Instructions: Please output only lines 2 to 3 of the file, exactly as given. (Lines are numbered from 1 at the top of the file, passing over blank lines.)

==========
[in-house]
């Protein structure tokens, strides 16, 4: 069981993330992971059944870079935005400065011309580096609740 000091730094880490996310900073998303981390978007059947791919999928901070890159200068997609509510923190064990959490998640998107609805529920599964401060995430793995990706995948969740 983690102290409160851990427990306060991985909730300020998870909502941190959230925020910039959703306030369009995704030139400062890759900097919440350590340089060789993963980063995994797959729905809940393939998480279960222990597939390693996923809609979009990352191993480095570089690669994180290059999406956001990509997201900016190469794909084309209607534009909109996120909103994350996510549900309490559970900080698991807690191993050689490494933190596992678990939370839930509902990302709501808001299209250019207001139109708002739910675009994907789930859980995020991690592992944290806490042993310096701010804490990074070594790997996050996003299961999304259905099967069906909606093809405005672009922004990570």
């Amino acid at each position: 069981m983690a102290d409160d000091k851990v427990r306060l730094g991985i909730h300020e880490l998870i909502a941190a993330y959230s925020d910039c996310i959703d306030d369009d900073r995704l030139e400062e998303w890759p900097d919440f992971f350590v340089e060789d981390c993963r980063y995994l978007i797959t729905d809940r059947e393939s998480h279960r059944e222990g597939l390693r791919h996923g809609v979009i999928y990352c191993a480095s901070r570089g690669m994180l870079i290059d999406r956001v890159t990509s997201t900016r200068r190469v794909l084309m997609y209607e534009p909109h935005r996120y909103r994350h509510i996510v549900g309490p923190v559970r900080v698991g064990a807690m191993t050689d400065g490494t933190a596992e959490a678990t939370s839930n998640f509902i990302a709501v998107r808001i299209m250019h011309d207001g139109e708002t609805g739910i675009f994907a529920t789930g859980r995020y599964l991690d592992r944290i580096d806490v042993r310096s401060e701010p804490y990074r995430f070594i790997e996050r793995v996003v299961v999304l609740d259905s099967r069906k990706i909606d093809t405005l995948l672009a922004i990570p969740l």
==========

């Protein structure tokens, strides 16, 4: 069981993330992971059944870079935005400065011309580096609740 000091730094880490996310900073998303981390978007059947791919999928901070890159200068997609509510923190064990959490998640998107609805529920599964401060995430793995990706995948969740 983690102290409160851990427990306060991985909730300020998870909502941190959230925020910039959703306030369009995704030139400062890759900097919440350590340089060789993963980063995994797959729905809940393939998480279960222990597939390693996923809609979009990352191993480095570089690669994180290059999406956001990509997201900016190469794909084309209607534009909109996120909103994350996510549900309490559970900080698991807690191993050689490494933190596992678990939370839930509902990302709501808001299209250019207001139109708002739910675009994907789930859980995020991690592992944290806490042993310096701010804490990074070594790997996050996003299961999304259905099967069906909606093809405005672009922004990570």
């Amino acid at each position: 069981m983690a102290d409160d000091k851990v427990r306060l730094g991985i909730h300020e880490l998870i909502a941190a993330y959230s925020d910039c996310i959703d306030d369009d900073r995704l030139e400062e998303w890759p900097d919440f992971f350590v340089e060789d981390c993963r980063y995994l978007i797959t729905d809940r059947e393939s998480h279960r059944e222990g597939l390693r791919h996923g809609v979009i999928y990352c191993a480095s901070r570089g690669m994180l870079i290059d999406r956001v890159t990509s997201t900016r200068r190469v794909l084309m997609y209607e534009p909109h935005r996120y909103r994350h509510i996510v549900g309490p923190v559970r900080v698991g064990a807690m191993t050689d400065g490494t933190a596992e959490a678990t939370s839930n998640f509902i990302a709501v998107r808001i299209m250019h011309d207001g139109e708002t609805g739910i675009f994907a529920t789930g859980r995020y599964l991690d592992r944290i580096d806490v042993r310096s401060e701010p804490y990074r995430f070594i790997e996050r793995v996003v299961v999304l609740d259905s099967r069906k990706i909606d093809t405005l995948l672009a922004i990570p969740l």